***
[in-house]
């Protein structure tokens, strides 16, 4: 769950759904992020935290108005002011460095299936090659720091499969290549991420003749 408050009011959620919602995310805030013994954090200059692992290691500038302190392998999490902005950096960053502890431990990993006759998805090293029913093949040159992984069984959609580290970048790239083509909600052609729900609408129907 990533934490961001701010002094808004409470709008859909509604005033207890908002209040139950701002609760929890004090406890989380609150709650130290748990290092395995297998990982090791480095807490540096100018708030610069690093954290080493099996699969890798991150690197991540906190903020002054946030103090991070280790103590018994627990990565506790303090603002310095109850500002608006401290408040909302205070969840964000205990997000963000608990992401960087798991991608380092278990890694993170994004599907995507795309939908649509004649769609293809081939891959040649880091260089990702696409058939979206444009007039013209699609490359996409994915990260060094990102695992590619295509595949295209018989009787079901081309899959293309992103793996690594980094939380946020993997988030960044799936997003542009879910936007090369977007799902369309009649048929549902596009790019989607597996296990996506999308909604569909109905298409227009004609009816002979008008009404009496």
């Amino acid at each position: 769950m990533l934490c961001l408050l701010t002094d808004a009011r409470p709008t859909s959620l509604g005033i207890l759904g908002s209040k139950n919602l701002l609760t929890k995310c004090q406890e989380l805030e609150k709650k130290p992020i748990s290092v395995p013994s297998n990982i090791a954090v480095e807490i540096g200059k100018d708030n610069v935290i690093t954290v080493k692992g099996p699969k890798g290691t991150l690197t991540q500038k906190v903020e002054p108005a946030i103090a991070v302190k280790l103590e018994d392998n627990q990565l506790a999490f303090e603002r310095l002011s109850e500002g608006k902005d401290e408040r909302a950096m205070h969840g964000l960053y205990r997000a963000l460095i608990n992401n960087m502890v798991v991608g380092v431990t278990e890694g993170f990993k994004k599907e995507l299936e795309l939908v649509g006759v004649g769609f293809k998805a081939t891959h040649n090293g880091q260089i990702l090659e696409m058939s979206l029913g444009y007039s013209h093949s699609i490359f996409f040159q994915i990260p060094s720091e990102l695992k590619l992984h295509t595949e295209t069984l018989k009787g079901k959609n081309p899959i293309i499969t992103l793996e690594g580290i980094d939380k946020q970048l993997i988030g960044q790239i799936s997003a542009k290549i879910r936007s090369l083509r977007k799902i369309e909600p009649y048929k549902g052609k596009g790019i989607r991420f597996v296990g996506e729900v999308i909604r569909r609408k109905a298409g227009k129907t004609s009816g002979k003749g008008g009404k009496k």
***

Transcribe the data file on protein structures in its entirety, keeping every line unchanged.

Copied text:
[in-house]
């Protein structure tokens, strides 16, 4: 769950759904992020935290108005002011460095299936090659720091499969290549991420003749 408050009011959620919602995310805030013994954090200059692992290691500038302190392998999490902005950096960053502890431990990993006759998805090293029913093949040159992984069984959609580290970048790239083509909600052609729900609408129907 990533934490961001701010002094808004409470709008859909509604005033207890908002209040139950701002609760929890004090406890989380609150709650130290748990290092395995297998990982090791480095807490540096100018708030610069690093954290080493099996699969890798991150690197991540906190903020002054946030103090991070280790103590018994627990990565506790303090603002310095109850500002608006401290408040909302205070969840964000205990997000963000608990992401960087798991991608380092278990890694993170994004599907995507795309939908649509004649769609293809081939891959040649880091260089990702696409058939979206444009007039013209699609490359996409994915990260060094990102695992590619295509595949295209018989009787079901081309899959293309992103793996690594980094939380946020993997988030960044799936997003542009879910936007090369977007799902369309009649048929549902596009790019989607597996296990996506999308909604569909109905298409227009004609009816002979008008009404009496």
């Amino acid at each position: 769950m990533l934490c961001l408050l701010t002094d808004a009011r409470p709008t859909s959620l509604g005033i207890l759904g908002s209040k139950n919602l701002l609760t929890k995310c004090q406890e989380l805030e609150k709650k130290p992020i748990s290092v395995p013994s297998n990982i090791a954090v480095e807490i540096g200059k100018d708030n610069v935290i690093t954290v080493k692992g099996p699969k890798g290691t991150l690197t991540q500038k906190v903020e002054p108005a946030i103090a991070v302190k280790l103590e018994d392998n627990q990565l506790a999490f303090e603002r310095l002011s109850e500002g608006k902005d401290e408040r909302a950096m205070h969840g964000l960053y205990r997000a963000l460095i608990n992401n960087m502890v798991v991608g380092v431990t278990e890694g993170f990993k994004k599907e995507l299936e795309l939908v649509g006759v004649g769609f293809k998805a081939t891959h040649n090293g880091q260089i990702l090659e696409m058939s979206l029913g444009y007039s013209h093949s699609i490359f996409f040159q994915i990260p060094s720091e990102l695992k590619l992984h295509t595949e295209t069984l018989k009787g079901k959609n081309p899959i293309i499969t992103l793996e690594g580290i980094d939380k946020q970048l993997i988030g960044q790239i799936s997003a542009k290549i879910r936007s090369l083509r977007k799902i369309e909600p009649y048929k549902g052609k596009g790019i989607r991420f597996v296990g996506e729900v999308i909604r569909r609408k109905a298409g227009k129907t004609s009816g002979k003749g008008g009404k009496k």